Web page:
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Recreational user fees revisited

Despite numerous studies conducted over the years by a variety of entities, there is little current data available on the number of visitors to the Adirondack Park, their preferences for activities or estimates of their expenditures.

Due to the fact that there are no gates, toll booths or similar entrances into the Adirondack Park, regional tourism officials can only offer estimates on the total number of visitors to the Adirondack region.

The most recent figures provided by the Adirondack Tourism Council estimates that 7 to 9 million tourists stay an average of 2 to 2.5 days each year.

However, a federal study reported that 10 million visitors spent about two days (16 to 22.5 million visitor nights) in the Park.

Overwhelmingly, the majority of visitors report the primary purpose of their visit was "nature based."

This should come as no surprise, as nearly half of the park's 6.5 million acres are open to public use and the majority of these lands require no fee.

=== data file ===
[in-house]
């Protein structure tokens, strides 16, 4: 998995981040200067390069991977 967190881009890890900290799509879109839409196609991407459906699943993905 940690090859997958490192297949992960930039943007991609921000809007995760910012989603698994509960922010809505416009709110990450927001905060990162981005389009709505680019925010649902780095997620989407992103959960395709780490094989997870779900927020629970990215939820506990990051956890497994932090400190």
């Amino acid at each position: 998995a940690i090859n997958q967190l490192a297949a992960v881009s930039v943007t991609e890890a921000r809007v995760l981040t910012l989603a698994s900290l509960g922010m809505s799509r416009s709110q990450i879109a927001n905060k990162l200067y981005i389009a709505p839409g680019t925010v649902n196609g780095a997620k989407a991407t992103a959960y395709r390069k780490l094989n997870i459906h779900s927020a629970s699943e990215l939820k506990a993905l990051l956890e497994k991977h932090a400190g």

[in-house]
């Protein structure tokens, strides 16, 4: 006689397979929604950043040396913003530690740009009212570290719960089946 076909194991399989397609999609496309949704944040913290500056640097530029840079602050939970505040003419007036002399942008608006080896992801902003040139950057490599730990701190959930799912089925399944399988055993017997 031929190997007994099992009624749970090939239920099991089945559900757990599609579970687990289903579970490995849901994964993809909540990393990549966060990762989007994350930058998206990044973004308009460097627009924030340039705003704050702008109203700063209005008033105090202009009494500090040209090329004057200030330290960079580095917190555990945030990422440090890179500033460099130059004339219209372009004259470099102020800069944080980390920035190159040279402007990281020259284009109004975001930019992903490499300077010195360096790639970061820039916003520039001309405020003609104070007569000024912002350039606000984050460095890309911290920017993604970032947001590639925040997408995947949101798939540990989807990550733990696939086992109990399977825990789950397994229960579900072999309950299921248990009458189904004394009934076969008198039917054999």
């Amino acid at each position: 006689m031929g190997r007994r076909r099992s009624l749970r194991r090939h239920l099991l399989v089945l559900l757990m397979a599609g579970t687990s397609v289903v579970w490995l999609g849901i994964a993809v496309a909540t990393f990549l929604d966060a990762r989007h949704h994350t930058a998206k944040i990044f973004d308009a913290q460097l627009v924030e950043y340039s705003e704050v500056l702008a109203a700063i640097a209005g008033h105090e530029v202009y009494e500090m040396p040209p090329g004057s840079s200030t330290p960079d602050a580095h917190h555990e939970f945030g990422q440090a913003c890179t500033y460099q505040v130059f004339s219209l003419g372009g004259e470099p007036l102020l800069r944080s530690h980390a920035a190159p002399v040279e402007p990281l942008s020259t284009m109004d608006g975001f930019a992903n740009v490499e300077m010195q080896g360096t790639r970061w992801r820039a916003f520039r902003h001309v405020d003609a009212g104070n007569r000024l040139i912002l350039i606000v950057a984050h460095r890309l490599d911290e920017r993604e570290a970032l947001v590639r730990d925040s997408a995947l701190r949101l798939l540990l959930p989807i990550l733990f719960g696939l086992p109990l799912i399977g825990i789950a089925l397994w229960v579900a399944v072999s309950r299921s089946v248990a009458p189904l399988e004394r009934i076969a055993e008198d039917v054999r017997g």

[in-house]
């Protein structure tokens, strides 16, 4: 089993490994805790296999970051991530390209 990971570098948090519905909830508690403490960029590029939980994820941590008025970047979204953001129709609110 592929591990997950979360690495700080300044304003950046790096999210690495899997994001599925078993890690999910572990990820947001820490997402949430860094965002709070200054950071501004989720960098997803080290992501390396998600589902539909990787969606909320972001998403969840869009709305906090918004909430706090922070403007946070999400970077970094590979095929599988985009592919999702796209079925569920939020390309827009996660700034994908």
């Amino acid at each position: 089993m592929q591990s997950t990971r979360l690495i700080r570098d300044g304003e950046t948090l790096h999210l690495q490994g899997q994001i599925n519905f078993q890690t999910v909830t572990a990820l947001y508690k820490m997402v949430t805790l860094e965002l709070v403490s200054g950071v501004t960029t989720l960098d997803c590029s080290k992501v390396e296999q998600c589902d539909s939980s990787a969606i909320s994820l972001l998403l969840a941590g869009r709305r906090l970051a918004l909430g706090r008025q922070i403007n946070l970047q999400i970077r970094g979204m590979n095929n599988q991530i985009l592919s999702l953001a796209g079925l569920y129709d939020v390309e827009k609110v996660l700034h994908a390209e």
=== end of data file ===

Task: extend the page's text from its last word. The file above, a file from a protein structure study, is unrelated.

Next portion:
Public access to state lands is free.

Given that 90 percent of all Americans claim to have participated in at least one outdoor recreational activity over the last 12 months, the potential economic impact of a fee-based program for recreational access is considerable.

Although fewer than 130,000 residents live in the Park year-round, the region hosts an estimated 70,000 seasonal residents and is within a day's drive for over 90 million people.

Is it time for a "pay to play" recreation fee? Could such a program offer a regional economic stimulus and enhance the recreational experience? Would the region's environmental community embrace the idea or go to battle?

Pay to play

The Adirondack Park, considered one of the world's greatest experiments in environmental protection, has been recognized as a shining example of a "park with people" that coexist seamlessly with nature.

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